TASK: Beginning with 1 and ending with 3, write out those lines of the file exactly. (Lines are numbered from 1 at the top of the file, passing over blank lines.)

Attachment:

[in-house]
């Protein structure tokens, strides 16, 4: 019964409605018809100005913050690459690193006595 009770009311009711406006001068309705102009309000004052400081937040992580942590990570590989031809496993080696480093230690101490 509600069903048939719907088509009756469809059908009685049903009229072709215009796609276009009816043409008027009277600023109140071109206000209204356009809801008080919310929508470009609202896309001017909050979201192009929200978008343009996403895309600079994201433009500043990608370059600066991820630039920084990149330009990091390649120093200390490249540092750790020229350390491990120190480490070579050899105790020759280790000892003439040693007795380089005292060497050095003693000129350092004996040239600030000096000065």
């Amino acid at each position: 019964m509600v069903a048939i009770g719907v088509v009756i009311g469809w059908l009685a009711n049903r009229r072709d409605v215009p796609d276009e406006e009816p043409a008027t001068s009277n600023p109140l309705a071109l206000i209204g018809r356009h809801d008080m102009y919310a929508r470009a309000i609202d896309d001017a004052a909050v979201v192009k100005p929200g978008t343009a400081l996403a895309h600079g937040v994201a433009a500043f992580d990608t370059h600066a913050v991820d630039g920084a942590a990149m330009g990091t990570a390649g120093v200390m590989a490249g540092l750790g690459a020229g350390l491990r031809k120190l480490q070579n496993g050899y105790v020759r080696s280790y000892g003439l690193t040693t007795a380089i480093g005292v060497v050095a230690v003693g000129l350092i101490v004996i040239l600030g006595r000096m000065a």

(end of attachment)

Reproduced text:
[in-house]
């Protein structure tokens, strides 16, 4: 019964409605018809100005913050690459690193006595 009770009311009711406006001068309705102009309000004052400081937040992580942590990570590989031809496993080696480093230690101490 509600069903048939719907088509009756469809059908009685049903009229072709215009796609276009009816043409008027009277600023109140071109206000209204356009809801008080919310929508470009609202896309001017909050979201192009929200978008343009996403895309600079994201433009500043990608370059600066991820630039920084990149330009990091390649120093200390490249540092750790020229350390491990120190480490070579050899105790020759280790000892003439040693007795380089005292060497050095003693000129350092004996040239600030000096000065």
């Amino acid at each position: 019964m509600v069903a048939i009770g719907v088509v009756i009311g469809w059908l009685a009711n049903r009229r072709d409605v215009p796609d276009e406006e009816p043409a008027t001068s009277n600023p109140l309705a071109l206000i209204g018809r356009h809801d008080m102009y919310a929508r470009a309000i609202d896309d001017a004052a909050v979201v192009k100005p929200g978008t343009a400081l996403a895309h600079g937040v994201a433009a500043f992580d990608t370059h600066a913050v991820d630039g920084a942590a990149m330009g990091t990570a390649g120093v200390m590989a490249g540092l750790g690459a020229g350390l491990r031809k120190l480490q070579n496993g050899y105790v020759r080696s280790y000892g003439l690193t040693t007795a380089i480093g005292v060497v050095a230690v003693g000129l350092i101490v004996i040239l600030g006595r000096m000065a």